Here are four Arikara medicine men performing a ceremony which was intended to bring rain and food to their people. In the late 19th century government officers attempted to ban such acts of worship – although enforcement was nigh-on impossible. This 1908 image was set up by the legendary photographer of Native Americans: Edward S. Curtis. Apparently, he arranged this performance of the ritual.

30. Bannock people

Here is a group of Bannock people in Idaho. They lived mainly along the stretch of the Snake River in Idaho and as the 19th century rolled on became closely associated with the Shoshone tribe. Buffalo hunting was at the center of their semi-nomadic lives but they also harvested fruits and took salmon during the summer months. The Bannock War of 1878 was a rebellion against the reservation program. And it ended with the slaughter of some 140 of their people, according to Encyclopedia Britannica. Incredibly, the 2010 U.S. census found only 89 people who identified as Bannock.

29. Sitting Bull and family

ADVERTISEMENT

This 1882 image shows the famous Lakota Sioux chief Sitting Bull with his mother, a sister, two of his daughters and a grandson. He was the principal leader of a combined force of Cheyenne and Sioux braves which fought the U.S. 7th Cavalry at the 1876 Battle of Little Big Horn. Troops under the leadership of General George Custer had threatened a large Native American settlement. The leader and 210 of his men were then killed in the ensuing battle.

28. Cheyenne man

Edward S. Curtis took this captivating image of a Cheyenne man in 1905. The former reportedly took around 40,000 photos of indigenous people over a period of three decades. But his 20-volume collection called The North American Indian sold only 19 copies when is was published in 1930. Though according to Smithsonianmag.com, his monumental work was later recognized as “the most ambitious enterprise in publishing since the production of the King James Bible.”

27. Yuma musician

ADVERTISEMENT

This Yuma man with his elaborate face paint holds a flute to his lips, and what would we give to be able to hear the air he played? The Yuma people were a conglomeration of several tribes including the Maricopas, the Quechan and the Mohave. The Geneology Trails website notes that they numbered up to 4,000 people and resided in the vicinity of the Colorado River and in the foothills of the Chocolate Mountains. The lived by cultivating crops including beans and corn as well as hunting game such as rabbits and antelope. As of 2010 the U.S. Census recorded just over 10,000 people who identified as Yuma.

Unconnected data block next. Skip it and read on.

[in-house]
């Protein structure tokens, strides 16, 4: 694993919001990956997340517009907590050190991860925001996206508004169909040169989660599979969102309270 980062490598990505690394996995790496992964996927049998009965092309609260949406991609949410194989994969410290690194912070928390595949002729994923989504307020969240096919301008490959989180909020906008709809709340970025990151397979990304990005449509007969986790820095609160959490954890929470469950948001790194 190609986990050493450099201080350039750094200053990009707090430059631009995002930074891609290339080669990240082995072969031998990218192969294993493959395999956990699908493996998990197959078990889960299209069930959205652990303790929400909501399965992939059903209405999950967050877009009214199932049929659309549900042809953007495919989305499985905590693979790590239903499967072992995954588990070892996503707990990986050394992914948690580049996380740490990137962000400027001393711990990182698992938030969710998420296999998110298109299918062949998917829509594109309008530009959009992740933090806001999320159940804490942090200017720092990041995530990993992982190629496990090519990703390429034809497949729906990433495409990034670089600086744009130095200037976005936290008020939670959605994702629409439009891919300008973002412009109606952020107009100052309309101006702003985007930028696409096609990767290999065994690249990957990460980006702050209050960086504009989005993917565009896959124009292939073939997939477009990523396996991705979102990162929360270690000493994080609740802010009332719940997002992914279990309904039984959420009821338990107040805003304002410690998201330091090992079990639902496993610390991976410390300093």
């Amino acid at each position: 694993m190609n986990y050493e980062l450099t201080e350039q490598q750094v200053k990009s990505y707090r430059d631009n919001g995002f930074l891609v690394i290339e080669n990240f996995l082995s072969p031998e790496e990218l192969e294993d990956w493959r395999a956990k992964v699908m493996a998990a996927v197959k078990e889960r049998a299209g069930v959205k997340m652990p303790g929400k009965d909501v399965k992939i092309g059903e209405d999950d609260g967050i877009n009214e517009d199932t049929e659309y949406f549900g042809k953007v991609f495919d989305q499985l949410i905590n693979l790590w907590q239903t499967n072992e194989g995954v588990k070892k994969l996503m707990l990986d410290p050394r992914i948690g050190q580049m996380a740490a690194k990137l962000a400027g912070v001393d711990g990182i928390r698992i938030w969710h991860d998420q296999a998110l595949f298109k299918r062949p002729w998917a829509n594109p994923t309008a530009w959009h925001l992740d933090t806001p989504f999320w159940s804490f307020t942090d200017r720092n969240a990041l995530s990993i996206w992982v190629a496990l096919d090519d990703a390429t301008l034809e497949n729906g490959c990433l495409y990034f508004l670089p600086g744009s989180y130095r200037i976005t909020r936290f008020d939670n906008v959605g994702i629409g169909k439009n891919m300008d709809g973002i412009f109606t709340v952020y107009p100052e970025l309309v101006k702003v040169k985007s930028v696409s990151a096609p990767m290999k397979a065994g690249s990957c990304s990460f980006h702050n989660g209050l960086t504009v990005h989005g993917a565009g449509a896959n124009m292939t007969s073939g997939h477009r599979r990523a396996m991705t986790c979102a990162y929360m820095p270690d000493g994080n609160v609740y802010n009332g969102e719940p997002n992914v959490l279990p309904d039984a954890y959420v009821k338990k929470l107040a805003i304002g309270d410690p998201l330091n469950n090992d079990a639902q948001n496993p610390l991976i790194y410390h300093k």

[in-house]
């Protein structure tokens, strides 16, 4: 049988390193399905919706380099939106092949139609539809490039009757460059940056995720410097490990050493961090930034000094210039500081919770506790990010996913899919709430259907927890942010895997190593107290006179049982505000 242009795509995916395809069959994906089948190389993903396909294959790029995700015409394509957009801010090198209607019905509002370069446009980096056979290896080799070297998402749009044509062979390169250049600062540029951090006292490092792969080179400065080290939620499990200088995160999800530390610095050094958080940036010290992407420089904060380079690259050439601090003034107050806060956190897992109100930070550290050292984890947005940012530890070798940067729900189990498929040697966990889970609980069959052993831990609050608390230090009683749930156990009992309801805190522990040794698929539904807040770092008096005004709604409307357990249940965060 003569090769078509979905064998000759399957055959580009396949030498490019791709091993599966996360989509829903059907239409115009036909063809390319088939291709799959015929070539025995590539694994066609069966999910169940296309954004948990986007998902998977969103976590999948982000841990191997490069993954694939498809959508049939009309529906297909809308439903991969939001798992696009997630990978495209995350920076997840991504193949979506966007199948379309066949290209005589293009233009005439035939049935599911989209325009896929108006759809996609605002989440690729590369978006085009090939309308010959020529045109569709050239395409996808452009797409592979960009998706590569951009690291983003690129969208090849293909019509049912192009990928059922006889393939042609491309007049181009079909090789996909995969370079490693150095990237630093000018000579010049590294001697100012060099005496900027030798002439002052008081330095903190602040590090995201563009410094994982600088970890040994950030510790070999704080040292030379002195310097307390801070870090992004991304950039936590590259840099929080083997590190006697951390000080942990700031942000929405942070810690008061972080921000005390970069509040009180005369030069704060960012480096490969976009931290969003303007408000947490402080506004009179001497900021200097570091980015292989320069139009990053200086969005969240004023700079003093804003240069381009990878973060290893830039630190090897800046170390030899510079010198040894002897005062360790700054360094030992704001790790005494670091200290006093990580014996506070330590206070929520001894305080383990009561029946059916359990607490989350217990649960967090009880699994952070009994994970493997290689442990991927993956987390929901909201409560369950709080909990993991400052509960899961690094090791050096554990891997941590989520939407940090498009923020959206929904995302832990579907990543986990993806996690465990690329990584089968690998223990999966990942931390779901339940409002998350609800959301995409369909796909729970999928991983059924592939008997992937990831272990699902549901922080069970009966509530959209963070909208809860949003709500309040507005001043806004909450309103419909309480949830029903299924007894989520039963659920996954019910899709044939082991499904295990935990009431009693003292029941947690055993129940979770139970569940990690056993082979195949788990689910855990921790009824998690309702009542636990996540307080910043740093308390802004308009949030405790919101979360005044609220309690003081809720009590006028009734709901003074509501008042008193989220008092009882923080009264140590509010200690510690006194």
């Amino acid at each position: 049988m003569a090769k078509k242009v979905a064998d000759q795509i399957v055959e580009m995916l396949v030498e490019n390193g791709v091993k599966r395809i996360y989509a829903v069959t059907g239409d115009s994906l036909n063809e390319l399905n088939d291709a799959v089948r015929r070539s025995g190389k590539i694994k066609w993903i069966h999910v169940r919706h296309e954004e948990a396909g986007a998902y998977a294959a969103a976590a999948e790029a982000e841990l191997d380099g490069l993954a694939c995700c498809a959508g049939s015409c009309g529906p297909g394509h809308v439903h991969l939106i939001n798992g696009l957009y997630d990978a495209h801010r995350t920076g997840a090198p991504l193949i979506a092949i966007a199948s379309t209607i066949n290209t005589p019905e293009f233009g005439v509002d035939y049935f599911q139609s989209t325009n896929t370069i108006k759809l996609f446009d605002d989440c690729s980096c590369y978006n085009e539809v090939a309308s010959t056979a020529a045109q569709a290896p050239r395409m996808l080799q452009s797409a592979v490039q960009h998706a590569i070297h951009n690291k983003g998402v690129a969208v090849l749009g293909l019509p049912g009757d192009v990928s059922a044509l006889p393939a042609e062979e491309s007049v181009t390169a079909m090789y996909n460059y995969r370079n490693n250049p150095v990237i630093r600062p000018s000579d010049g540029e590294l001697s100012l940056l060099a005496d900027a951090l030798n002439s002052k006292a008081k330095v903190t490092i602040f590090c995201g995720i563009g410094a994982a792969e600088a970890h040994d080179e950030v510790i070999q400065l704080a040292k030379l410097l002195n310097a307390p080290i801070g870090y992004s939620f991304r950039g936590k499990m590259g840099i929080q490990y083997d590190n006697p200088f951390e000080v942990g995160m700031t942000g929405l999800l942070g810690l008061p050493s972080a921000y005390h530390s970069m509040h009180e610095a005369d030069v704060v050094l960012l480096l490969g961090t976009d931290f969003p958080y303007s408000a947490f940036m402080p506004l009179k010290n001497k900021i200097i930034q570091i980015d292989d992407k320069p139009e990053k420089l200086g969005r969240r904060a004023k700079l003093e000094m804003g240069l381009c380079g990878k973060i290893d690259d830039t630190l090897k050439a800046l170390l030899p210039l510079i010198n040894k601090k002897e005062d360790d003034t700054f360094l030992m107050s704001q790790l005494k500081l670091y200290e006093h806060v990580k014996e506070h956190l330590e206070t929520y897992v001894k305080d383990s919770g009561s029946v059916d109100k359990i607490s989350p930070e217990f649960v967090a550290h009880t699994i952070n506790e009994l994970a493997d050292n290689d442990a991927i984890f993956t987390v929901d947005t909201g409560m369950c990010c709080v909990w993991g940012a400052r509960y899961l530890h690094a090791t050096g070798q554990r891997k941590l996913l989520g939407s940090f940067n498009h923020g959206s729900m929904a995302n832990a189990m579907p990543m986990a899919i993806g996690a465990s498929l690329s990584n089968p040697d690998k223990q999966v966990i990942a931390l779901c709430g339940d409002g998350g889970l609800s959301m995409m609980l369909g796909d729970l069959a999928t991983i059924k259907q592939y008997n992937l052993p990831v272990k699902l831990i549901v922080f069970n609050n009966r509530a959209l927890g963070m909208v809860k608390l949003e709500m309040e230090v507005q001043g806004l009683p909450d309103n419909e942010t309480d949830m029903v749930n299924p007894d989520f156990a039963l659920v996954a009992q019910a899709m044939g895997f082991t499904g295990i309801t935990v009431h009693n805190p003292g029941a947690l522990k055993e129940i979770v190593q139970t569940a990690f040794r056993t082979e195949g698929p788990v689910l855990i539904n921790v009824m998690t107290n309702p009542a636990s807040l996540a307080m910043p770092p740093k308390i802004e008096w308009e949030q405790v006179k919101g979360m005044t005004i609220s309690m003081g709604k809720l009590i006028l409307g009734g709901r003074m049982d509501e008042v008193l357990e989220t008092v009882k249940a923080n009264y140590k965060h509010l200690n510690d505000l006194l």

26. Delegation in Washington D.C.

This impressive group of men consists of Sioux and Arapaho chiefs including Spotted Tail, Worshinun, Black Coal and Touch the Sky. The two white men – Joe Merrivale and Antoine Janis – acted as interpreters. This 1877 delegation to Washington came the year after the Battle of Little Big Horn when more than 200 U.S. cavalrymen were massacred by Sioux and Cheyenne warriors. The group was entreating the U.S. government to deal fairly with them as they were forced into reserves.

25. Little Bear

ADVERTISEMENT

Little Bear was a Cheyenne and he’s pictured here in this 1875 image in traditional dress with impressive beadwork and his pipe. He had the misfortune to witness the Sand Creek massacre of his people in 1864. In a surprise dawn attack on some 1,000 Cheyenne encamped at Sand Creek, Colorado, U.S. cavalrymen killed about 150 of them and burned the settlement down, according to Smithsonian magazine.

24. Cheyenne woman

This venerable woman was photographed in 1888 when she was said to be almost 100 years old. She was Cheyenne – one of the so-called Plains Indian peoples who lived in the lands between the Arkansas and Platte rivers. From 1857 they came into direct and often bitter conflict with white settlers and U.S. soldiers. The Cheyenne were also principal players at the Battle of Little Big Horn in 1876 when General Custer’s 7th Cavalry was routed.

23. Yuls-Huls-Walking

ADVERTISEMENT

Another of Edward S. Curtis’ evocative images – captured in 1906 – portrays a young woman called Yuls-Huls-Walking. Other than that she was an Apache, we have little personal information for this woman. Though since she can be seen wearing what is described as a Christian medallion, we can assume that she’d adoped the religion of the people who had settled her ancestral lands.

22. Koskimo shaman

This extraordinary looking holy man in a 1914 image by Edward S. Curtis is a member of the Koskimo tribe. He’s a Hamatsa shaman and is emerging from the forest after days of observing an initiation ceremony. A section of the Quatsino First Nation, the Koskimo lived on Vancouver Island in Canada’s British Columbia.